Yes, it is much harder to use the rifles with only iron sights effectively at long ranges, which is the main reason I think some more modern takedown rifles with optics should be available.

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In that case, of the conventional battle rifles a G3 is about as good as you'll get. M14s have that long wooden stock (and aren't weapons you can take down and reassemble swiftly), and the FN FAL is very long. M16s will end up slightly shorter if broken down, but not much. Your best bet for outright firepower would be an AKMS-47 or AKS-74 (or an AKS-74U if you can get one). Of course, that means you're accepting, ah, 'less than stellar' accuracy.
The use case for an AKS-74U or any AK modified as a similar 'Krinkov', as the Afghans called it, would be different than that for a takedown precision rifle. Granted, the 5.45x39mm round is actually accurate, but from very short barrels, the loss of velocity hurts at longer ranges. Still, with AKS-74U carbines, you do get a weapon useful at up to 150-200 meters that can fit into a 20" box even without disassembly.

Note that a 16" barrel Colt R6520 (or basically any commercial AR-15 rifle available pre-ban) can shoot sub-MOA with commercial match ammunition like the Federal Match (1989-1992)/Premium Match (1992-1993)/Gold Medal Match (1993) [all the same loading that simply changed names for marketing purposes, firing a 69 grain Sierra MatchKing bullet at 2,950 fps from a 24" barrel]. With a good Leupold Compact scope mounted, maybe the 3-9x33mm, that's very accurate at 300 meters.

For out to 600 yards, you can even load handloads with 80 grain Sierra MatchKing bullets (introduced in 1992). They are too long for the magazine, but perfectly suitable for loading singly, which is what competitors in Service Rifle matches did at the time. Granted, the loss of 150 fps of velocity for the 16" barrel instead of a 20" one really starts to limit performance at longer ranges and will hurt the chances of using it effectively out to 800+ yards, but at some point, if you want ranges that long, you'd switch to a heavier caliber anyway.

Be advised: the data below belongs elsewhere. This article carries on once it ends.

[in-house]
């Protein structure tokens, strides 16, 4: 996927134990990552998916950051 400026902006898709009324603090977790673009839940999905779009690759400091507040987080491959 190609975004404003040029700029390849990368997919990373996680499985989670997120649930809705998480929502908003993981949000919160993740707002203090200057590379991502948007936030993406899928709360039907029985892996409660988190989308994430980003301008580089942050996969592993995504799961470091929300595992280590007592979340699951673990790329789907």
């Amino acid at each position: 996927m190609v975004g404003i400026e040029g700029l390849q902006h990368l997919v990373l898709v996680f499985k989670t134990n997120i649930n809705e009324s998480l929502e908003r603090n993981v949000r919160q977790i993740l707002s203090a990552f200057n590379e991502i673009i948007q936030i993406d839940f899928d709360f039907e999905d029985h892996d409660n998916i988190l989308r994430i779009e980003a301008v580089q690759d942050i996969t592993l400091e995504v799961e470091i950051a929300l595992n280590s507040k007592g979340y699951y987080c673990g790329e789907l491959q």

I'll definitely need some .308 Win rifles available.
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Old 05-22-2021, 08:52 AM   #25
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Default Custom Bolt-Action in the 1990s

Assuming someone wants to build their own takedown bolt-action rifle at some point from 1987-1995, due to the lack of easily available commercial models, I need to establish some things.

First, they'd probably want to chamber it in .308 Win, for the easy availability of a wide variety of commercial ammunition and bullets suitable for tactical applications out to 800 yards (even back in the 1990s).